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The Chinese market is becoming even more impor tant for makers

DSLRs and compacts not dead yet: market data

THE CAMERA and Imaging Products Association (CIPA) trade body in Japan has released its latest data for Februar y, and it makes interesting reading. First the number of mirrorless camera units shipped, and the value of these shipments, rose compared to last Februar y – up a healthy 43% and 47% respectively (642,000 cameras went to market in the month). This reflects the continued demand for higher-end mirrorless models, for which makers can charge more.

More unusual is the revelation that while DSLR shipments only rose 2% year on year in Februar y, the value of these shipments jumped by 10%. It’s not totally clear why, but UK retailers repor t that DSLR prices aren’t being discounted. ‘Also, DSLRs don’t typically appear in promotions these days, such as when cashback is activated,’ said Andy Steel from Park Cameras. This is backed up by Nikon specialist, Grays of Westminster. ‘All Nikon’s attention and promotion is on its Z mirrorless system at the moment.’

In addition, Nikon now focuses on higherpriced full-frame DSLRs, while the Chinese market continues to grow.

It’s a similar stor y with compacts. Shipments remained flat year on year, but the value jumped 28% to ¥12.31 billion (around £64.5 million). Again, we assume this is down to less discounting or greater demand for premium compacts, including from China. The success of the Fujifilm X100VI will presumably boost the numbers even more.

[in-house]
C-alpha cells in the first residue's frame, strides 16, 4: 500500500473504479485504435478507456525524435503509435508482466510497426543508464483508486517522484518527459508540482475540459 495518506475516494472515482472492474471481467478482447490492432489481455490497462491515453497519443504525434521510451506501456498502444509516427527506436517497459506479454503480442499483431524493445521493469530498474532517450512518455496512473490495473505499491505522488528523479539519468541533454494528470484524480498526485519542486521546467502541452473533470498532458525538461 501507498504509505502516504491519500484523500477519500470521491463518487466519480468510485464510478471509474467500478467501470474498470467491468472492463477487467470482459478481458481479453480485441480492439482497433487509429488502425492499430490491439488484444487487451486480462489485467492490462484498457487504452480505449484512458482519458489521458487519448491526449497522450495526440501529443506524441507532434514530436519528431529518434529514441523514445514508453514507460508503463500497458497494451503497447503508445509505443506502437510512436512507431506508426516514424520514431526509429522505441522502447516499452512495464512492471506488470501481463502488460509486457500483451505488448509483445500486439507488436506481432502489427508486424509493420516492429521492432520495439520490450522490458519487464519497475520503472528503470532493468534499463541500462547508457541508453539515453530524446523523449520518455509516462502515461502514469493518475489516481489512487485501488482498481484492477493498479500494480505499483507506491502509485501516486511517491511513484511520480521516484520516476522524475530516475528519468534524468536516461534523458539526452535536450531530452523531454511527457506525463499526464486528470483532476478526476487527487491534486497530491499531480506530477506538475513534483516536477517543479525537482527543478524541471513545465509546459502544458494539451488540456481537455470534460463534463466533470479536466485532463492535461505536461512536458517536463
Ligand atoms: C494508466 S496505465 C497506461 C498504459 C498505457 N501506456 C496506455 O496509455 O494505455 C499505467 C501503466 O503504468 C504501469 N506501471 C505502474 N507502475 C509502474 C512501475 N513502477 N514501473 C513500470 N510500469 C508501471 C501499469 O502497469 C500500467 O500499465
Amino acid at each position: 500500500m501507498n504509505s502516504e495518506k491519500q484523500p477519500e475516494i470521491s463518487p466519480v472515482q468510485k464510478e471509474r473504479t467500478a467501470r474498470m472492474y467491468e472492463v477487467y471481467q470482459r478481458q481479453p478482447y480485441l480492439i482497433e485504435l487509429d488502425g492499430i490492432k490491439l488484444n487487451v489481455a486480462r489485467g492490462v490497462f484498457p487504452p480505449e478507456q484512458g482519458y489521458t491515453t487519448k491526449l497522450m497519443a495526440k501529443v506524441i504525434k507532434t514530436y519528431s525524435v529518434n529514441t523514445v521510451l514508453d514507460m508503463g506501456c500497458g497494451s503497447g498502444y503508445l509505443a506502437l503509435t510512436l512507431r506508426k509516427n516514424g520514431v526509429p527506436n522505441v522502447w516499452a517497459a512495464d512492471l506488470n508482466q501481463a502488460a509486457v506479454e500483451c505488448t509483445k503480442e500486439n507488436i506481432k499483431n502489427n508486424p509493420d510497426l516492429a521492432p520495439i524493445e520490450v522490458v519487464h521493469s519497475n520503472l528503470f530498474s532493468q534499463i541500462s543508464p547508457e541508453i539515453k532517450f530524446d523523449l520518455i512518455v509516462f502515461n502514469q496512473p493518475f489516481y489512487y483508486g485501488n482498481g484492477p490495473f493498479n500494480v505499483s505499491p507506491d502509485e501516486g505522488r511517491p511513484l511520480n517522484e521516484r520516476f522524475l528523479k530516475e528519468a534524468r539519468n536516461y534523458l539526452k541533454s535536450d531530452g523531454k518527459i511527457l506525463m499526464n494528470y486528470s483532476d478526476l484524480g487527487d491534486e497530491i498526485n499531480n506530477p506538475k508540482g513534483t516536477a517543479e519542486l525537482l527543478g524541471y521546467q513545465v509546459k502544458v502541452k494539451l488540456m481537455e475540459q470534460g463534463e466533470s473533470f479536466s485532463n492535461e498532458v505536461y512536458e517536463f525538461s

Record-breaking astro camera reaches for sky

THE 3,200MP Legacy Sur vey of Space and Time (LSST) camera has been completed with funding from the US Depar tment of Energy’s Office of Science. This makes it the highest-resolution astro camera to date.

The camera weighs 3 tonnes and can capture an area seven times wider than a full moon. In a more down-to-ear th comparison, its optics and sensor can capture a golf ball from 15 miles away. The camera has three huge lenses, with the biggest over 5ft tall, with bespoke filters enabling scientists to analyse near-infrared, ultraviolet, and visible light. These lenses will open for 15 seconds to take each photo, and the camera will switch to the next image five seconds later.

It’s hoped the LSST will help scientists get a better understanding of dark matter and dark energy, which makes up 95% of the mass-energy of the universe. ‘We haven’t been able to detect dark matter so far,’ said the Office of Science. ‘However, like footprints, dark matter leaves imprints on the universe that we can see.’ The LSST will be housed at an obser vator y in the Chilean Andes mountains. See bit.ly/andestelescope

Scientists will use this massive camera

L A B O R A T O R Y

S L A C N A T I O N A L A C C E L E R A T O R

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O F T H E Y E A R

P H O T O G R A P H E R

L A D Y F O O D

I N K

’ C O N N E L L / P

S U E O

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Feed your creativit y

THIS striking image by Sue O’Connell is amongst the recently announced shor tlist from the 2024 Pink Lady Food Photographer of the Year competition. The winners will be revealed on 4 June 2024 at an awards evening in London, with the overall winner getting a prize of £5,000. An exhibition of all of the finalists’ images will also premiere at The Mall Galleries, London, near Trafalgar Square. See the full shor tlist at bit.ly/foodPOTYcut

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